Baba Marta, Martenitsa and Bulgarian Culture

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Martenitsa

Martenitsa

Bulgarians are fascinating people.  Their culture is very old and very deep.  This past March I was given a delightful Bulgarian gift…martenitsa!  I received a selection of martenitsa.  They are only available in Bulgaria before March and disappear until the following year. I’ll have to wait until next March to get more. They are symbolic gifts with a historic background.  What is the significance of the Martenitsa?

Ok, what is a martenitsa?   A martenitsa is something to be worn.  In Bulgaria, they have a tradition of giving a martenitsa as an act of friendship and affection.  On the first day of March they give these tiny gifts to people they care for, to wear or put around their wrist.  Martenitsa come in a variety of shapes, sizes and formats, but they have this in common.  Martenitsa are made of thread, and are composed of two colored threads, white and red.  I was told many Bulgarians end up wearing dozens of these tiny decorations.  They became similar to walking Christmas trees with red and white ornaments, if only for a day or two. Martenitsa is considered a blessing for the year ahead and a sign of affection.

Martenitsa worn on wrists

Martenitsa worn on wrists

In Bulgaria they have a holiday called Baba Marta, which means “Grandmother March”.   It is a holiday to celebrate the beginning of spring, and kissing off winter.  Baba Marta is a mystical figure of an old lady who symbolizes March, with wild mood swings just like their weather.  Some March days might be nice, but on another day Grandmother March could drop a blizzard.  Baba Matra symbolized how natue was temperamental and our desire to embrace spring.

March weather in Bulgaria can be rough, like an unending winter.  Bulgaria’s climate is similar to my hometown Chicago, and March in Chicago is a desperate hope for winter to end.  After a long winter, the need for the snow to stop and summer to start becomes palatable.  Maybe a key to understanding the martenitsa is its premature celebration of the end of a long winter and the beginning of spring.  It symbolizes hope that better days are soon ahead. 

Chicago could use such a holiday.  Chicago’s version of the martenitsa is the city parking ticket.

It is said the martenitsa’s white threads symbolize the snow of winter, and the red threads represent the beginning of summer with the reflection of a sunset.  Angry Grandmother March finally gives sway to summer.  Yet, I think there is more to this symbolism.  The shape of the martenitsa often represents male and female figures along with red and white threads.  Part of this symbolism is a touching legend in Bulgarian culture about tragedy concerning a brother and sister, with red and white representing blood on white clothing.  

The symbolism of red and white is also a powerful fertility symbol representing male and female.  Grandmother March departs and summer begins the cycle of life.  With spring comes fertility and procreation.  Folklore is full of this symbolism.   Consider the symbolism of the Easter bunny and Easter eggs.   The symbolism of fertility is very old.  Looking at the male and female versions of the martenitsa, the fertility symbolism becomes clear to me.  A fertility blessing is not only for procreation.  It’s also for a healthy family life. and good fortune.  And necessarily a healthy society for our children.  For civilization.  Exchanging martenitsa is an act of shared community.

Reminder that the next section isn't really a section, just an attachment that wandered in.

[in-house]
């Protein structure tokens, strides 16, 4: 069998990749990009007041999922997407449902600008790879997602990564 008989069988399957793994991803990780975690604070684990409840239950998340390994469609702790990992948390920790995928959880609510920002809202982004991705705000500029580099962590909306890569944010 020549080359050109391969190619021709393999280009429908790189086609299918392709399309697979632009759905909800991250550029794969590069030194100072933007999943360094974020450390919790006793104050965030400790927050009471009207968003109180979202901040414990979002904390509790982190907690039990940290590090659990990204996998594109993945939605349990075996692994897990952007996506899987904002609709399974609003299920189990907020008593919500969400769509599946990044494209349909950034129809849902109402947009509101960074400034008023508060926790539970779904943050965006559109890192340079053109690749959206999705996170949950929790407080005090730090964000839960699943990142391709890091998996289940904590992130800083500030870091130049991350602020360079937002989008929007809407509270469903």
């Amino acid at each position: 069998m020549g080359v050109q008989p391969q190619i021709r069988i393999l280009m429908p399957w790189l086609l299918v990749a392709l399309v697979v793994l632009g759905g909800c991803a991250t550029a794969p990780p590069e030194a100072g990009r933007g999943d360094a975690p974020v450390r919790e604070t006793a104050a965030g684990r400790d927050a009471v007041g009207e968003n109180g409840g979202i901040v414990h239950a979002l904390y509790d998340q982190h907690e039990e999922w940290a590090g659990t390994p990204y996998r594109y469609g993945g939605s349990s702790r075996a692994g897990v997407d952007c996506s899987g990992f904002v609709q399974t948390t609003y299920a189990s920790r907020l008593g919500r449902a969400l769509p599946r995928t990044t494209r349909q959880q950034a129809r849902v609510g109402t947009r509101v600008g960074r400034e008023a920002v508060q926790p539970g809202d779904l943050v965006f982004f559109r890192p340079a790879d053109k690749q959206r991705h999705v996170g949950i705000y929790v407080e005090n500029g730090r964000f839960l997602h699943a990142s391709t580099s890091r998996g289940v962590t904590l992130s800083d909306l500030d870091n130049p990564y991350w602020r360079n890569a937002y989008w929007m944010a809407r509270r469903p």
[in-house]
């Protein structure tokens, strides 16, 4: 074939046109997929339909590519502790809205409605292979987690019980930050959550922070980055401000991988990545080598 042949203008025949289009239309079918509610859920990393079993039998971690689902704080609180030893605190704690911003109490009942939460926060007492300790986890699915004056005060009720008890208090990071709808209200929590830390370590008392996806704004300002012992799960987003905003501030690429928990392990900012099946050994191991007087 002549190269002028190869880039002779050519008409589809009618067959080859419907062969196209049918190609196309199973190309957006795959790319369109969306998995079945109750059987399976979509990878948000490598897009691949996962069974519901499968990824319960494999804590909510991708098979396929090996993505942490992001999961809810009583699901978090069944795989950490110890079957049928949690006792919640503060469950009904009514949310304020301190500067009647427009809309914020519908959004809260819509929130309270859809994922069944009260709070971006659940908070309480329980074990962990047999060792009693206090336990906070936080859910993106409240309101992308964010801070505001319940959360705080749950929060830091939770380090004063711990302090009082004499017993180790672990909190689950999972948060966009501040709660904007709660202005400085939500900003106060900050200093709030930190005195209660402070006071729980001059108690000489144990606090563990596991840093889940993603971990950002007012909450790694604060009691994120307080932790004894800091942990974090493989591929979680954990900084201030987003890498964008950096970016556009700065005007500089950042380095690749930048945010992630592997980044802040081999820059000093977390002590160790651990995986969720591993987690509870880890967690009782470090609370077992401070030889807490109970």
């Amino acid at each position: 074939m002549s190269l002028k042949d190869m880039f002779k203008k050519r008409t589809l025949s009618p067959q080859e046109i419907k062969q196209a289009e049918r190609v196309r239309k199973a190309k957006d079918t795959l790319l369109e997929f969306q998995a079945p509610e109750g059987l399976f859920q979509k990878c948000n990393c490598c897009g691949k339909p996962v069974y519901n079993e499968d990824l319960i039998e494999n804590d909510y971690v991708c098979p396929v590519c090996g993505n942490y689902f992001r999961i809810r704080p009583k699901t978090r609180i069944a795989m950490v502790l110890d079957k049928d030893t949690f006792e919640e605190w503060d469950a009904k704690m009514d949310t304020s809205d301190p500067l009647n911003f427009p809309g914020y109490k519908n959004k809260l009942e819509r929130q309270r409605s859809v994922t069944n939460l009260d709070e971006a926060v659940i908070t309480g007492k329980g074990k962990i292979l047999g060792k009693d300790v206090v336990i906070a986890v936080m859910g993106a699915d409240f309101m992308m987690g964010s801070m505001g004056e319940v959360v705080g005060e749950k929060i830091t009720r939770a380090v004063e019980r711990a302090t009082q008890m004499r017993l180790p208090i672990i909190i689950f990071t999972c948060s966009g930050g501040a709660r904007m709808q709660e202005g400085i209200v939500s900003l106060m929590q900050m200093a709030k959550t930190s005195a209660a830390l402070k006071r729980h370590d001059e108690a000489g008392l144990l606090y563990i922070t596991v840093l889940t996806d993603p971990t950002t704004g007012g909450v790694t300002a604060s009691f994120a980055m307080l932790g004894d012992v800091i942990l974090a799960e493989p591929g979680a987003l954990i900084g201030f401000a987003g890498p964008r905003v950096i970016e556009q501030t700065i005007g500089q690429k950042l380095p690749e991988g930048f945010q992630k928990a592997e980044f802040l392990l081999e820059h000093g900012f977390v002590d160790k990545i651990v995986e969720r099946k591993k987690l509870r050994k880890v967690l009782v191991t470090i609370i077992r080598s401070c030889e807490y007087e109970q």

Typical Martenitsa

Typical Martenitsa

4 Responses to “Baba Marta, Martenitsa and Bulgarian Culture”

  1. Natalina Says:

    Wow, how cool! I’ve never heard of these before.

    Incidentally, Baba Marta’s disagreeable twin sister must live here in North Dakota with me ;)

  2. David Says:

    Natalina, I never heard of these before until it was explained to me in detail. The world if full of traditions and folklore we are completely unaware of. Bulgaria is a small country so their folklore is mostly unknown. I bet the same can be said for many places in the world. From Asia and Africa to South America and beyond, there is a world full of unique beliefs. Even with such diversity, the symbolism is often very similar. That is what intrigues me. Symbolism is a universal language without words.

    And you trump me with foul weather living. ND beats Chicago hands down!

  3. Bulgaria » Unexpected Souvenirs Says:

    [...] Baba Marta, Martenitsa and Bulgarian CultureTheir culture is very old and very deep. This past March I was given a delightful Bulgarian gift…martenitsa! I received a selection of martenitsa. They are only available in Bulgaria before March and disappear until the following year. … [...]

  4. Georgia Says:

    Thank you so much for posting this, I am Bulgarian and I live with my husband in Alaska, although I speak fluent English sometimes I can not express myself well enough to explain to him the meaning of our traditions so now I am going to post this to his facebook page and he can read it :) Also we are going to wear martenitsi /that is the plural/ tomorrow but we were discussing that there aren`t that many fruit trees up here to hang the martenitsa :)) I think we will have to find a blueberry bush or something so far previous years I used to hang them on just a evergreen tree :) Anyways thank you for the nice article happy 1st of March i.e. Baba Marta

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